Sorkari Patnaik: The Wrong Arm of the Law

Patnaik is the superintendent of police of Balangir in Year of the Weeds. His first name as seen on a small black plastic rectangle pinned to his chest is merely the initial ‘S.’, causing much speculation among the Gonds of the district over who he looms like a colossus with near infinite power. Some say his first name is ‘Sanjay’. A mild, inoffensive name. And therefore unlikely to be his, say the Gonds. For such a great and powerful man must have a name of equal power. Mostly, the people of Balangir think the ‘S.’ stands for ‘Sorkari’.  For who in the entire district is more government personified than this slightly dark-skinned man of average height and brushy moustache? So his name must be ‘Sorkari’, if not something much worse. And the Gonds say: if he is indeed ‘Sorkari’, there could not be a name worse than that.

Sorkari Patnaik strides through the everyday life and consciousness of Balangir like a malign cloud, like a promise of infinite violence, reinforcing by his very presence the helpless of ordinary citizens in the face of the government’s might. He is absolutely convinced of his rightness, of his infallibility, of his superior judgment. He can know the inner workings of people just by glancing at them. And of course all Gonds are malcontents, lazy and poor because that is all they can ever be. He is the first and last defence of the rule of law in these parts. Without him, it all goes away. He is (but only for himself) the Necessary Man.

The problem with police in India arises from the extraordinary power and privileges they enjoy. In remote areas like Deogan and its neighbourhood, the hapless citizens would have no recourse but to get used to living under the boot of a person like Patnaik. In the novel, as the Gonds start their agitation against the bauxite mine which will destroy their sacred hill, Patnaik reacts with characteristic cruelty and aggression. In the beginning, he has a great deal of autonomy and agency (which he chooses to employ as a blunt instrument of disruption). As events unfold, he too becomes increasingly subservient to the demands of extremely powerful people in Bhubaneshwar and Delhi. In his own district, Patnaik becomes an extra in a series of events, although he keeps up the pretense that he is in control. As Ghosh, the Company’s specialist problem-solver tells him, the old ways of lathi charges and the administering of pain on a numbed people will no longer work in a world of social media and overnight image makeovers. Patnaik then decides to become his interpretation of the New Policeman. ‘Don’t worry,’ he tells a top Maoist leader he has just arrested. ‘We will not beat you. Not much, at least.’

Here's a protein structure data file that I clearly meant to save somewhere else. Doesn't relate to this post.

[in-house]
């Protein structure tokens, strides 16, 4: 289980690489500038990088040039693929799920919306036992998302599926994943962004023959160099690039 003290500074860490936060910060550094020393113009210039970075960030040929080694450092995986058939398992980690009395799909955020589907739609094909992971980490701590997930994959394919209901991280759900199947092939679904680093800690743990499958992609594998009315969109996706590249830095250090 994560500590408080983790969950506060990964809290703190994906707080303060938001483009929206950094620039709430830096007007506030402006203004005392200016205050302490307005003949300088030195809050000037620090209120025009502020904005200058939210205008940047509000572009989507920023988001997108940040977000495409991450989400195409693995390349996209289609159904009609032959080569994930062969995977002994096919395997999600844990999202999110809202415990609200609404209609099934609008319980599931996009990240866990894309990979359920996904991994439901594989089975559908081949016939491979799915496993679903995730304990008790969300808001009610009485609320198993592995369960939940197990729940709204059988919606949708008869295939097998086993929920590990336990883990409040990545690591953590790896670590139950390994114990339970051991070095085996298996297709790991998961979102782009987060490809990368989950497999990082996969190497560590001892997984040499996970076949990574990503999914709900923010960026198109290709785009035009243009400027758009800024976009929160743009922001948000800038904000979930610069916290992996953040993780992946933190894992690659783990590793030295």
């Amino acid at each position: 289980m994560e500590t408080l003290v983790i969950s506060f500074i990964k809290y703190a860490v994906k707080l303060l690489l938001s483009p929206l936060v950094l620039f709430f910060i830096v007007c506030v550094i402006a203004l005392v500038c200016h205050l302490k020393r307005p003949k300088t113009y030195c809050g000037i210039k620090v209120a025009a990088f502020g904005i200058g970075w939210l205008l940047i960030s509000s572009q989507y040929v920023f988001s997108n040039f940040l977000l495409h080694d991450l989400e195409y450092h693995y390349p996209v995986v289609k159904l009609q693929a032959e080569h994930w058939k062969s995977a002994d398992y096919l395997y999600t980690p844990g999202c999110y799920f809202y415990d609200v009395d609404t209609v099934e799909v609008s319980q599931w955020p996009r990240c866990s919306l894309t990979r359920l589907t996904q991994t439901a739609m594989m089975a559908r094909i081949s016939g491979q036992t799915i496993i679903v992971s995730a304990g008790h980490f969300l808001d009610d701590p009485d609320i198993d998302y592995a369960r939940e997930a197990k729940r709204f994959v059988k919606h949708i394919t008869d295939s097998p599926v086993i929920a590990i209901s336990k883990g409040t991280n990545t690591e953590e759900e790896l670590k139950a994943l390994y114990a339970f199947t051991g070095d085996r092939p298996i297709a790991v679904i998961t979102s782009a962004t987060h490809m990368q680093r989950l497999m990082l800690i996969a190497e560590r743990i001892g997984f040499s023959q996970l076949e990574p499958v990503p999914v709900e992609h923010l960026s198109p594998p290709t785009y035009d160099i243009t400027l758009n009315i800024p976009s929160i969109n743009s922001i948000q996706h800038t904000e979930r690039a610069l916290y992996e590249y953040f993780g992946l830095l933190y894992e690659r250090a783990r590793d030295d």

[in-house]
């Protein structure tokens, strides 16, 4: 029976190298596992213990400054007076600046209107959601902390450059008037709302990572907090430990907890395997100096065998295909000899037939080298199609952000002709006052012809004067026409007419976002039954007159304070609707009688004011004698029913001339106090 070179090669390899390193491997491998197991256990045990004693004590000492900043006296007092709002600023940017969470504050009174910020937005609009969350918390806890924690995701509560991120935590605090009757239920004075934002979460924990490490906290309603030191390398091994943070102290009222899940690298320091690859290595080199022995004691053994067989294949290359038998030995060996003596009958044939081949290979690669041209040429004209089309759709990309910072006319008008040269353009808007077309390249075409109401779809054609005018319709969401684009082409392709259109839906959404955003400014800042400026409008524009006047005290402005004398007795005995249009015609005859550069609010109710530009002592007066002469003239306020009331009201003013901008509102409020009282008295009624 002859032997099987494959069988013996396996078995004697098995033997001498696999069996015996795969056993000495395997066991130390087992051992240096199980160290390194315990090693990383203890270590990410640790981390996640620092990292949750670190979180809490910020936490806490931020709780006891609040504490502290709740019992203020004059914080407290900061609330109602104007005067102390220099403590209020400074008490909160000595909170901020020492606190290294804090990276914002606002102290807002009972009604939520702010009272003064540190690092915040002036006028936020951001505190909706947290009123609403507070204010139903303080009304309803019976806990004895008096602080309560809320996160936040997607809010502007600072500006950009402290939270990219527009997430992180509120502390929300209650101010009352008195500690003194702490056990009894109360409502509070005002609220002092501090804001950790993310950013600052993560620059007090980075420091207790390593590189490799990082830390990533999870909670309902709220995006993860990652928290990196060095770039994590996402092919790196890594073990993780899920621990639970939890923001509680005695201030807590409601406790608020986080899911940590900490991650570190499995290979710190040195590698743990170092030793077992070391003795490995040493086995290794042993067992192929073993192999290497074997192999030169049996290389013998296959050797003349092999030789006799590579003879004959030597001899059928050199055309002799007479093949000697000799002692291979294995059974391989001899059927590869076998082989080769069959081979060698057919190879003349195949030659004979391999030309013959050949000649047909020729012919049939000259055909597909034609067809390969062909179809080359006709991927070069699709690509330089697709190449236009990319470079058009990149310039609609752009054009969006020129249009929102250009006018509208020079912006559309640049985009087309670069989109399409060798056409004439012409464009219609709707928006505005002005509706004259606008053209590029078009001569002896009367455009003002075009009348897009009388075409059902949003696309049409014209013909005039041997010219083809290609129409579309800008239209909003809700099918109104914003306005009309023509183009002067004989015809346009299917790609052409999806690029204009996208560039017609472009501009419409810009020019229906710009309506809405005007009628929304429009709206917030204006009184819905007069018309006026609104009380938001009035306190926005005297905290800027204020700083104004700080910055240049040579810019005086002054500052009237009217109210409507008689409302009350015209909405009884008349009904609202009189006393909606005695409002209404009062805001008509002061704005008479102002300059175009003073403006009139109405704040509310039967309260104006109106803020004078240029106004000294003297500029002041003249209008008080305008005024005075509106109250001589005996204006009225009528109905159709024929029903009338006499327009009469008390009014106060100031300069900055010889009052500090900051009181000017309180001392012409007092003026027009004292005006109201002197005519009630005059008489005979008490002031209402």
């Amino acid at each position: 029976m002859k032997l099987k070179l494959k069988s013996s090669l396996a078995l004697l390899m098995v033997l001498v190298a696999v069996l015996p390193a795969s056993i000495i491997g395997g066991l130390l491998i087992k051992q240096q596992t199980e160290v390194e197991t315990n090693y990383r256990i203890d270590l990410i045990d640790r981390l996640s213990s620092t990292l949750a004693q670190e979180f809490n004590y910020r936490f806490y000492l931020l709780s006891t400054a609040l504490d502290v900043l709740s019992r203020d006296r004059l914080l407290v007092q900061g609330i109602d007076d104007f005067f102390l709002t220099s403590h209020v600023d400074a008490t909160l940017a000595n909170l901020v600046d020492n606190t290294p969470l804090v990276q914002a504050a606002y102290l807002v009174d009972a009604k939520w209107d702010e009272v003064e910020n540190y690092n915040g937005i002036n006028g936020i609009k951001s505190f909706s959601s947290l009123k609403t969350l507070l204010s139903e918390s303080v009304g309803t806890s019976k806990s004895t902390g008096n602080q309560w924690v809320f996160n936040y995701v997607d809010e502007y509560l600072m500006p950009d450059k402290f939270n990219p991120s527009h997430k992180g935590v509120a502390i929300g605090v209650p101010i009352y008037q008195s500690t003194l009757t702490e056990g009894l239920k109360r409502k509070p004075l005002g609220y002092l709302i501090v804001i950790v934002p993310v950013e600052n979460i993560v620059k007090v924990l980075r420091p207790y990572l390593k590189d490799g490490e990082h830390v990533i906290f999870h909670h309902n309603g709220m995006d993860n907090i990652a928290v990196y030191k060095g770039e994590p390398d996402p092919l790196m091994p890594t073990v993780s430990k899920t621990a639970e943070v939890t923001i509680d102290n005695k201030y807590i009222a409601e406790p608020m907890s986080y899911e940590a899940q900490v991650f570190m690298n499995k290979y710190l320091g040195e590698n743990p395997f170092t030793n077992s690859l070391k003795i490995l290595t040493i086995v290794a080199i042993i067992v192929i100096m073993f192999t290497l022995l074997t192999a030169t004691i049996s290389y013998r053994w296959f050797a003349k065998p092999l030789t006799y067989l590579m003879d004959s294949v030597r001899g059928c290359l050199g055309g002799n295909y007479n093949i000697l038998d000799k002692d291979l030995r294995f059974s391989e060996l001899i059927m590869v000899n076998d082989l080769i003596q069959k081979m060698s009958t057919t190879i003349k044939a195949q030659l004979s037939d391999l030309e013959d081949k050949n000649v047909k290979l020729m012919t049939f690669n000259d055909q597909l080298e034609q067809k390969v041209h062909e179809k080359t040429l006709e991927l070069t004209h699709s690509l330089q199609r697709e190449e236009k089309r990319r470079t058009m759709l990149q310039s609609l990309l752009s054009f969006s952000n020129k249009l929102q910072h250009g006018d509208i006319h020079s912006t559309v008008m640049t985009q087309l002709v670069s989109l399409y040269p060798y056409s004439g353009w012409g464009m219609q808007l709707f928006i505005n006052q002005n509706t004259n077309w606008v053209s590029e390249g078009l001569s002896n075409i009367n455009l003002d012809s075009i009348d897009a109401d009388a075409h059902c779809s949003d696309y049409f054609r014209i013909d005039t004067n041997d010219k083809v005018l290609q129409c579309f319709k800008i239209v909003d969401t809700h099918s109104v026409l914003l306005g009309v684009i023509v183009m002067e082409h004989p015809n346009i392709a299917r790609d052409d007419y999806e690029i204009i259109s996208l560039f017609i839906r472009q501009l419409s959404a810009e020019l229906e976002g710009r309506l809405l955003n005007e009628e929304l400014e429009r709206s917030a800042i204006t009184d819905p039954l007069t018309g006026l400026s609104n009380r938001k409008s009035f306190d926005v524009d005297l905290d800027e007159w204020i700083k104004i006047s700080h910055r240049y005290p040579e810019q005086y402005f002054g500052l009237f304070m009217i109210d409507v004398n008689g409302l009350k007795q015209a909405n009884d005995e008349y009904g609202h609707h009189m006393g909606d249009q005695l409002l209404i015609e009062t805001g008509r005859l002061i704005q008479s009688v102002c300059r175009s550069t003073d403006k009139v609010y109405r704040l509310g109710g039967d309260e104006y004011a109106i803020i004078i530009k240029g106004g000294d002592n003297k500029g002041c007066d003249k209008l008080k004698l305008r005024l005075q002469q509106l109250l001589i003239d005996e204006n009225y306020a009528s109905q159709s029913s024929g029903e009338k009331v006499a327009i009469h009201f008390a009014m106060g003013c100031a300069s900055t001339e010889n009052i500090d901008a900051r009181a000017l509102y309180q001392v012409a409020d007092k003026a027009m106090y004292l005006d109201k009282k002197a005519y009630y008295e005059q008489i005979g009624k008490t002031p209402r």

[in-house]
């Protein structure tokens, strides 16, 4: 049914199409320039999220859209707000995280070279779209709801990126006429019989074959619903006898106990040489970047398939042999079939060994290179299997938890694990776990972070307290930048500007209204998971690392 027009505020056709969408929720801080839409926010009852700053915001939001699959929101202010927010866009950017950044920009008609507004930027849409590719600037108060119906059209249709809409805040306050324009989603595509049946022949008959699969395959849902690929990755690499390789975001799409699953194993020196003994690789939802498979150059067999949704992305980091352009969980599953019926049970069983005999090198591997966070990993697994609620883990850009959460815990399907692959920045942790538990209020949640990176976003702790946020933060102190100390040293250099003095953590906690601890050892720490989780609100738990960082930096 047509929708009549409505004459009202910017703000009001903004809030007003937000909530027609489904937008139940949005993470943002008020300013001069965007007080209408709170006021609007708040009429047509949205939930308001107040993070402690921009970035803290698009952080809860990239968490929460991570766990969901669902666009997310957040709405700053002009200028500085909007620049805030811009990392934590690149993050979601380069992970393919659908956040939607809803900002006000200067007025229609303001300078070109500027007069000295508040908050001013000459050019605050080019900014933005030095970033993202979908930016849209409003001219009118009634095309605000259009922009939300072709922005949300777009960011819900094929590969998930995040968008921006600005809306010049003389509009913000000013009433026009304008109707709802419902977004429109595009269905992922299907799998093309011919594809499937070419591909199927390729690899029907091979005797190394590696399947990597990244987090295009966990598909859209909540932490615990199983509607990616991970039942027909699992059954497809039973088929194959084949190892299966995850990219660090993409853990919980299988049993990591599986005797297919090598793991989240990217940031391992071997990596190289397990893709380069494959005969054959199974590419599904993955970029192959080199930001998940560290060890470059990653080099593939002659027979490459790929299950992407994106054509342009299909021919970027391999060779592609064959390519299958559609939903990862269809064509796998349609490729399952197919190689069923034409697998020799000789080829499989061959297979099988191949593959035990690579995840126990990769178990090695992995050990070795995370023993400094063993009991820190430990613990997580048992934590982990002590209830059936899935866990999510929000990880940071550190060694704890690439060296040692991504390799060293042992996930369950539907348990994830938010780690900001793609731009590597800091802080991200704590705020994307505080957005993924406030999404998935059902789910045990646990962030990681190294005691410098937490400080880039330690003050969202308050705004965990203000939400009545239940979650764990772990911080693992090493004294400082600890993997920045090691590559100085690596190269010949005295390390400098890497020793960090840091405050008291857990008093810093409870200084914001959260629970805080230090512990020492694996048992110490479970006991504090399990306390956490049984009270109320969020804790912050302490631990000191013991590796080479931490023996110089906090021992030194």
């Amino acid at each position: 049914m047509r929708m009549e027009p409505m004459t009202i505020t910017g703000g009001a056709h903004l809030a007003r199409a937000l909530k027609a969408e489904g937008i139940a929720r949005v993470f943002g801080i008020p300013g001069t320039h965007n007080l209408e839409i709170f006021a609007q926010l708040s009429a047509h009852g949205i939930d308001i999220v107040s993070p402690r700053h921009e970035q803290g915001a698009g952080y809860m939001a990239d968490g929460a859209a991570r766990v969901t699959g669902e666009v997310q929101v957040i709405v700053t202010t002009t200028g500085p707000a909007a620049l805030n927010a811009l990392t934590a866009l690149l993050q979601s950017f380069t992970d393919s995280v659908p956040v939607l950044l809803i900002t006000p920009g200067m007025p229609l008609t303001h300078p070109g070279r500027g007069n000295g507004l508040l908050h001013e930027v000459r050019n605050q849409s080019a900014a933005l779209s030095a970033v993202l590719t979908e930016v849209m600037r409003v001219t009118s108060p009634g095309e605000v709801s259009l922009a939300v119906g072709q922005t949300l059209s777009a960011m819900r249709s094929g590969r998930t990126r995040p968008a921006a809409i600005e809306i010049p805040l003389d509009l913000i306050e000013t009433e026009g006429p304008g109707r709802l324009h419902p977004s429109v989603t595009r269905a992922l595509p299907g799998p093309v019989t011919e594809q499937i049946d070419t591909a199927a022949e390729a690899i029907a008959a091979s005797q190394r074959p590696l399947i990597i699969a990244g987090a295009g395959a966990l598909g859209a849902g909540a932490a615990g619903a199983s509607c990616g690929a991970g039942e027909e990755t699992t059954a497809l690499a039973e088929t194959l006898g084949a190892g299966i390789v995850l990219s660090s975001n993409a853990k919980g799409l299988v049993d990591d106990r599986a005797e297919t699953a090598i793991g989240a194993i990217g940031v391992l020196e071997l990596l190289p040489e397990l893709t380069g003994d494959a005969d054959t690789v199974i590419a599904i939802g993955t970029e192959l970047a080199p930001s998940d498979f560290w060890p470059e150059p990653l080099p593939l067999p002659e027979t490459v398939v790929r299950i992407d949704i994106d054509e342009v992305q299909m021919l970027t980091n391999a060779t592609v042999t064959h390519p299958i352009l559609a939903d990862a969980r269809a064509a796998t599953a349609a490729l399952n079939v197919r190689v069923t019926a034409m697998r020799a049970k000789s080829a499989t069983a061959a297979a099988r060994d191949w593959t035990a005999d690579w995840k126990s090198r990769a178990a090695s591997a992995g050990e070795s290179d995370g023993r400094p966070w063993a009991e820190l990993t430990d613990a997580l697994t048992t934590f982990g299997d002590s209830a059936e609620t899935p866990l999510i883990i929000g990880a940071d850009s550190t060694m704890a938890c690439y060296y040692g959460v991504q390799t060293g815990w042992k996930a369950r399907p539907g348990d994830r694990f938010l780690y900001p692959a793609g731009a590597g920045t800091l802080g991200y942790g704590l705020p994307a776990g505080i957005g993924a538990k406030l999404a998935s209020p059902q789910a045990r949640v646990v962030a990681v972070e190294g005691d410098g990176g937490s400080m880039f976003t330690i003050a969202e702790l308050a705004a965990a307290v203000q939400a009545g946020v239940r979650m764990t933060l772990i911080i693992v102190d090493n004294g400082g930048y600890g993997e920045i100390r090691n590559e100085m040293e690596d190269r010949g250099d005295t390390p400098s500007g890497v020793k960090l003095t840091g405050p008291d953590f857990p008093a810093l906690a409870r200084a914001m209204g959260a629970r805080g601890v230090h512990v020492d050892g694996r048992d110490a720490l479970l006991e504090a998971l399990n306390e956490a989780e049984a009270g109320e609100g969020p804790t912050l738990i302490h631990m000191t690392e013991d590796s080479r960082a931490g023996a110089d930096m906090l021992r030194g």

The excesses of police in India have been well-documented. Much talk has been expended on police reform, but like other law enforcement agencies, it is not in the interests of political parties, the administration or the executive to make India’s Sorkari Patnaiks any better than what they actually are, any less violent, compromised or corrupt.

It is not just a matter of a few hundred rupees palmed at a checkpoint. Corruption is of multiple kinds. The exchange of power and influence, the influence on policy decisions or their implementation on the ground, the nexus between businessmen, police officers and the administration are too subtle and deeply entrenched to be uncovered as part of a single scam or case. Entire careers are built, sometimes across generations, on this network of privilege and raw might. It is only occasionally that a Patnaik, either through hubris or predictability, may stumble and fall. Mostly, they continue, much as the other organs of the state endure. And people like Korok and the other residents of countless Deogans manage to continue with their existence knowing the true extent of their powerlessness.

Occasionally, a Patnaik’s weaknesses might snap this chain of oppression. Usually, the chain proves resilient and malleable, and wholly immune to change, either from above or below. That is the true tragedy of Sorkari Patnaik. An individual capable of tremendous self-deceit, he is a virus masquerading as a khaki-clad cure.

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